Last updated May 14, 2018.
Under Chapter 7 bankruptcy law, the court may dismiss your case if it believes that relief is unwarranted based on your financial circumstances. 11 USC § 707(b)(1) reads:
After notice and a hearing, the court, on its own motion or on a motion by the United States trustee, trustee (or bankruptcy administrator, if any), or any party in interest, may dismiss a case filed by an individual debtor under this chapter whose debts are primarily consumer debts, or, with the debtor’s consent, convert such a case to a case under Chapter 11 or 13 of this title, if it finds that the granting of relief would be an abuse of the provisions of this chapter.
If the trustee or the judge moves for dismissal of your case, the court will inquire into your financial situation and choose one of three remedies:
1) you are entitled to Chapter 7 relief;
2) your case does not warrant Chapter 7 relief, but may be converted to a Chapter 13 case; or
3) you are not entitled to any bankruptcy relief.
See also: Do I Qualify for Chapter 7 Bankruptcy in Ohio?
Chapter 7 Dismissal and In re West
The case of In re West, 324 BR 45 (S.D. Ohio 2005) provides a nice example of what can happen when a trustee moves to dismiss a case. Here are the facts:
Mr. and Mrs. West earned almost $93,000 per year, or about $5700 monthly. The Wests were having difficulty keeping up with multiple mortgages and car payments and a luxurious lifestyle, so they filed for Chapter 7 bankruptcy. According to the Wests’ bankruptcy schedules, they had only $14 left over from their monthly income after expenses.
Because their debts were mostly consumer debts and because they maintained a relatively high income, their bankruptcy trustee moved to dismiss the Wests’ case under § 707(b)(1), claiming that relief would be an abuse of the bankruptcy system.
The ‘Substantial Abuse’ Test
The court noted that dismissal of a case under §707(b)(1) requires evidence that allowing Chapter 7 relief would be a substantial abuse of the bankruptcy laws. To make that determination, courts examine the totality of the circumstances surrounding the debtors’ case.
Generally, a court can dismiss a Chapter 7 case for either of two reasons: 1) The debtors are guilty of fraud or misrepresentations relating to their bankruptcy schedules; or 2) Even if there has been no fraud, the debtors have been irresponsible with their spending, and thus bankruptcy can be avoided by changes in lifestyle.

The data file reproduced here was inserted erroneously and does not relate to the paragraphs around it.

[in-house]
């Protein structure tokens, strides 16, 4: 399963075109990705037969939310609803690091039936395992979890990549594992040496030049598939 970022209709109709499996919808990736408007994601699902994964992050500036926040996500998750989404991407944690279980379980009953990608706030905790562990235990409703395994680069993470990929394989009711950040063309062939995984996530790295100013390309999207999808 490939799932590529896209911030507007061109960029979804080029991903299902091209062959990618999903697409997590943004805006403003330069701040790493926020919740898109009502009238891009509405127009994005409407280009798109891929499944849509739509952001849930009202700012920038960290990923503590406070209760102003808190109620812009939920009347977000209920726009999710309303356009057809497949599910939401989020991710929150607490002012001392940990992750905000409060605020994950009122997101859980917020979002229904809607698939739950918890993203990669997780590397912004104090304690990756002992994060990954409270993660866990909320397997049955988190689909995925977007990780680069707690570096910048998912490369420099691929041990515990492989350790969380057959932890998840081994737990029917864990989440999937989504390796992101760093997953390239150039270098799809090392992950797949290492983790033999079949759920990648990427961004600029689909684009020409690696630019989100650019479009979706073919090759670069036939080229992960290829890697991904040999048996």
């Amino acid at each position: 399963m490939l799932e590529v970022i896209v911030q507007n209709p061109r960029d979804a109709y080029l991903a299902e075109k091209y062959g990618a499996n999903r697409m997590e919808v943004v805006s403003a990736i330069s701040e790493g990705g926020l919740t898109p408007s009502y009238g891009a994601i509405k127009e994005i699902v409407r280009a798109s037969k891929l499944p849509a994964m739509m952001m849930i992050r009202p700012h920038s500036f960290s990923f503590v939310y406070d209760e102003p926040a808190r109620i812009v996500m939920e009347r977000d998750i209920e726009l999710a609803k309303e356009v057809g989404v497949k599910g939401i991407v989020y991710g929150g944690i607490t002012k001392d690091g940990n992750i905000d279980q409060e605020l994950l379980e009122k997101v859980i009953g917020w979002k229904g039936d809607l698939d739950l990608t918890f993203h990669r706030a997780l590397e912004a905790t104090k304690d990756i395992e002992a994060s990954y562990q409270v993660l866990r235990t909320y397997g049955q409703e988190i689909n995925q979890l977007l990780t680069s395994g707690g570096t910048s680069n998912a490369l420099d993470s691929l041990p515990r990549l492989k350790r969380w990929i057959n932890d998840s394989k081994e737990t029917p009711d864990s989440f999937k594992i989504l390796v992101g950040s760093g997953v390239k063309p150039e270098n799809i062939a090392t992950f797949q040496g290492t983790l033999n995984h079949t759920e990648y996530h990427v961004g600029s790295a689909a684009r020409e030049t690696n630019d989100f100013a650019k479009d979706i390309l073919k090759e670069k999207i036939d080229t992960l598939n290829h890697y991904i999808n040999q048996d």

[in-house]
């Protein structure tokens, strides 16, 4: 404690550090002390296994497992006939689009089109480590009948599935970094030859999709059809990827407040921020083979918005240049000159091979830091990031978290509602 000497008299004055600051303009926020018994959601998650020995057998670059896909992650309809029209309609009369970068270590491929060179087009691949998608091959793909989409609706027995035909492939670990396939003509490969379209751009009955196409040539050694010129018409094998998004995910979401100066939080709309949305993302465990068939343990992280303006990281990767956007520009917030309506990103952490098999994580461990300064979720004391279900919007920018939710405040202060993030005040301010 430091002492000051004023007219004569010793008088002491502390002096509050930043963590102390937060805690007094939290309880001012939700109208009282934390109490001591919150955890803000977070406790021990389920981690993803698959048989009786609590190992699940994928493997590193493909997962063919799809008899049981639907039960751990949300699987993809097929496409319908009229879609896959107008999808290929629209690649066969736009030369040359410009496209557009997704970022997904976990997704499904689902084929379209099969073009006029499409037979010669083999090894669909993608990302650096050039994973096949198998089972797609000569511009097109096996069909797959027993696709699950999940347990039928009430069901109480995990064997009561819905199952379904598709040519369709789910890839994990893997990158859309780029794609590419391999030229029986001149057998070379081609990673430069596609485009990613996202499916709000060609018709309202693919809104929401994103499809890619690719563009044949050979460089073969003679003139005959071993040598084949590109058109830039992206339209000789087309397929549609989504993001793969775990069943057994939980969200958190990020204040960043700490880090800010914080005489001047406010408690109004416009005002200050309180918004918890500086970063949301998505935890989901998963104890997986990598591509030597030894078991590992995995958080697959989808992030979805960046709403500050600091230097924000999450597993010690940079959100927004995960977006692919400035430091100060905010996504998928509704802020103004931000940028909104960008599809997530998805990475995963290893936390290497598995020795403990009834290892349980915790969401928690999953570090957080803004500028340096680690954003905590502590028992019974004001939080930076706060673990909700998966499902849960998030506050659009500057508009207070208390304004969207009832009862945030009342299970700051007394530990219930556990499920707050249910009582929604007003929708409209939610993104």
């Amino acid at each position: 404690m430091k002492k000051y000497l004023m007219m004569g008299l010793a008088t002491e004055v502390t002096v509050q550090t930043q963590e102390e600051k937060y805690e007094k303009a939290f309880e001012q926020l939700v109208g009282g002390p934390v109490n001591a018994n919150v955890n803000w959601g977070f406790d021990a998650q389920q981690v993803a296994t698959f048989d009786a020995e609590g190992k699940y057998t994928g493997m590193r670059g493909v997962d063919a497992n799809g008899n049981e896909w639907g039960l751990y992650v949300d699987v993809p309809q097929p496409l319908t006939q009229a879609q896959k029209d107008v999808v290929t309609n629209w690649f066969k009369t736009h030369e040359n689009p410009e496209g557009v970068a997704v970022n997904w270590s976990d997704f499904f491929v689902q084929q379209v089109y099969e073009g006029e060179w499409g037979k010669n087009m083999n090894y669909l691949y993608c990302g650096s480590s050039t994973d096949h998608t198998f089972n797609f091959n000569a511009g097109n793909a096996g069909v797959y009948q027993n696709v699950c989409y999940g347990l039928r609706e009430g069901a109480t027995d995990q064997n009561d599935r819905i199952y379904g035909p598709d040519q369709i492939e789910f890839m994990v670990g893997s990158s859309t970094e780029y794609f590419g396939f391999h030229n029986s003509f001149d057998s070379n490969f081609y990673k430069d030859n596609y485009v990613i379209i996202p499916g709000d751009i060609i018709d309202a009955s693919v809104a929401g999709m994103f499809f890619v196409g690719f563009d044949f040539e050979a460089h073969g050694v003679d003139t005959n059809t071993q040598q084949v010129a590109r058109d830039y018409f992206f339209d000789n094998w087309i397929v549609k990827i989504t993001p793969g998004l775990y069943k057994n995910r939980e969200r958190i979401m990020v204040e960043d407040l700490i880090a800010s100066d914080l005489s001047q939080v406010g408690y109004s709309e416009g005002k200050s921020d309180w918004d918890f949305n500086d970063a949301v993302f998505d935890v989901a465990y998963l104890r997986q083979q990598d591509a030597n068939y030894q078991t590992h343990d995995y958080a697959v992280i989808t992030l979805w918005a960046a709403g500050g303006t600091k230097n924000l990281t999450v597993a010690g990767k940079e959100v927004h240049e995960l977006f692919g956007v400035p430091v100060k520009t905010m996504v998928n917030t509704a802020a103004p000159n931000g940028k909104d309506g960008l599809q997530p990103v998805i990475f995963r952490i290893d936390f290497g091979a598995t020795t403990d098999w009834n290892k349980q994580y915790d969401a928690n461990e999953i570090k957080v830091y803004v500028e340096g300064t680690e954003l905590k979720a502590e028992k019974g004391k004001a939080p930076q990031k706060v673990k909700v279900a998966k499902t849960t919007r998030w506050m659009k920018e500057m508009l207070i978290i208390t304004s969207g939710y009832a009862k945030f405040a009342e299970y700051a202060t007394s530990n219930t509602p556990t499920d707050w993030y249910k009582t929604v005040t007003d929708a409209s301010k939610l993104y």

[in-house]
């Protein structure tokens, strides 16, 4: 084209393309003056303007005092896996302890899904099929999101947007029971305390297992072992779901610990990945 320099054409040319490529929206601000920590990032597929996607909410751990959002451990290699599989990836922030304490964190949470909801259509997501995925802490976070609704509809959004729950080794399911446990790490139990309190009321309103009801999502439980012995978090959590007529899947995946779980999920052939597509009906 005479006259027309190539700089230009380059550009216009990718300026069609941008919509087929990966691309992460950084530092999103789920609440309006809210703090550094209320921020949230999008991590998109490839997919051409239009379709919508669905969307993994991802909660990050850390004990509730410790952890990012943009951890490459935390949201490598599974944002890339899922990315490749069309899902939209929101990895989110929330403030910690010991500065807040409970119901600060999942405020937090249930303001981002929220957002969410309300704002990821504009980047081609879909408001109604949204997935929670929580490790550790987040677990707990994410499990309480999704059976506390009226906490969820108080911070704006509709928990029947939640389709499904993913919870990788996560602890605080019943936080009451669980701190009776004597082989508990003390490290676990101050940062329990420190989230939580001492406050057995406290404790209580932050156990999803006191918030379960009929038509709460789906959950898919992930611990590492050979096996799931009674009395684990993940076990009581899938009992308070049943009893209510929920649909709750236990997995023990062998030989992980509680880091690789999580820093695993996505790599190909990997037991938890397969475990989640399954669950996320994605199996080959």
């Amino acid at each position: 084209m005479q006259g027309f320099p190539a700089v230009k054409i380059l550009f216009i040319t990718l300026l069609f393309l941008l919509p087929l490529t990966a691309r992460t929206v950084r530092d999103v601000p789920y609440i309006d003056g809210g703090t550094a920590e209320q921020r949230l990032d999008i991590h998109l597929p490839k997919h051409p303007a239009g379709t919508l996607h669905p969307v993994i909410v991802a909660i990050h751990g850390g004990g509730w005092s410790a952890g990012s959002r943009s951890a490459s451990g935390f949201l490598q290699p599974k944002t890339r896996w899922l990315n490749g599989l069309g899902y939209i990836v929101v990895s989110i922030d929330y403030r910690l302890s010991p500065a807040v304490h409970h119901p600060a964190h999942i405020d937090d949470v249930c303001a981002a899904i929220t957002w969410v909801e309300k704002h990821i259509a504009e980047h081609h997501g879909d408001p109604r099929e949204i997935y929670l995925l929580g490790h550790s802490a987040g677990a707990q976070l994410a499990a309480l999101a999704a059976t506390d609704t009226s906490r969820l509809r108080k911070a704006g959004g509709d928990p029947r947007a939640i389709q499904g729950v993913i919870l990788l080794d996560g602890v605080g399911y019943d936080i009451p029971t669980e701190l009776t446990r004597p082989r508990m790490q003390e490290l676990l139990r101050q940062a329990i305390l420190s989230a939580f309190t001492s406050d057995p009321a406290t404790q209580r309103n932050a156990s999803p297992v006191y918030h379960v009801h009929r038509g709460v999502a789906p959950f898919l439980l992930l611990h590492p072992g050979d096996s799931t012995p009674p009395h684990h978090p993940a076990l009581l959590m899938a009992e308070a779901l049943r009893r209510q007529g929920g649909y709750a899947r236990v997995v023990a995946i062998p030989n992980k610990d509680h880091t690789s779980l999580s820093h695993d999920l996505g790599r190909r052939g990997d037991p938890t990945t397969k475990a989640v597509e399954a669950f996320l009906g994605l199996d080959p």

The court decided to allow the Wests to convert their case to a Chapter 13 bankruptcy. The court found that the Wests had been honest in creating their bankruptcy schedules but had been too careless with their spending. They spent far more than necessary on telephone service, food, and other expenses. The Wests could easily reduce their monthly spending by as much as $500 monthly and contribute those savings toward a Chapter 13 payment plan.
The Wests had a much higher income than most Chapter 7 filers. While a high income does not automatically constitute grounds for dismissal of the case, it does indicate that a more cautious use of financial resources could solve a financial dilemma, making bankruptcy unnecessary. Allowing Chapter 7 relief would amount to a substantial abuse of the bankruptcy laws in Wests’ case.
Practical Considerations if Your Bankruptcy Case is Dismissed
Both the bankruptcy trustee and the court have the power to move to dismiss a bankruptcy case for abusing the system. In order to qualify for bankruptcy, you must be both honest and sensible. Consult an experienced attorney to determine what type of bankruptcy, if any, is right for you.
See also: Potential Obstacles to the Bankruptcy Discharge
About Russ Cope
Russ B. Cope is dedicated to legal standards that go far beyond filing cases — he is interested in your goals. Russ wants to be certain that each client is making an informed decision that will make their life better, and thrives on the interaction between lawyer and client.
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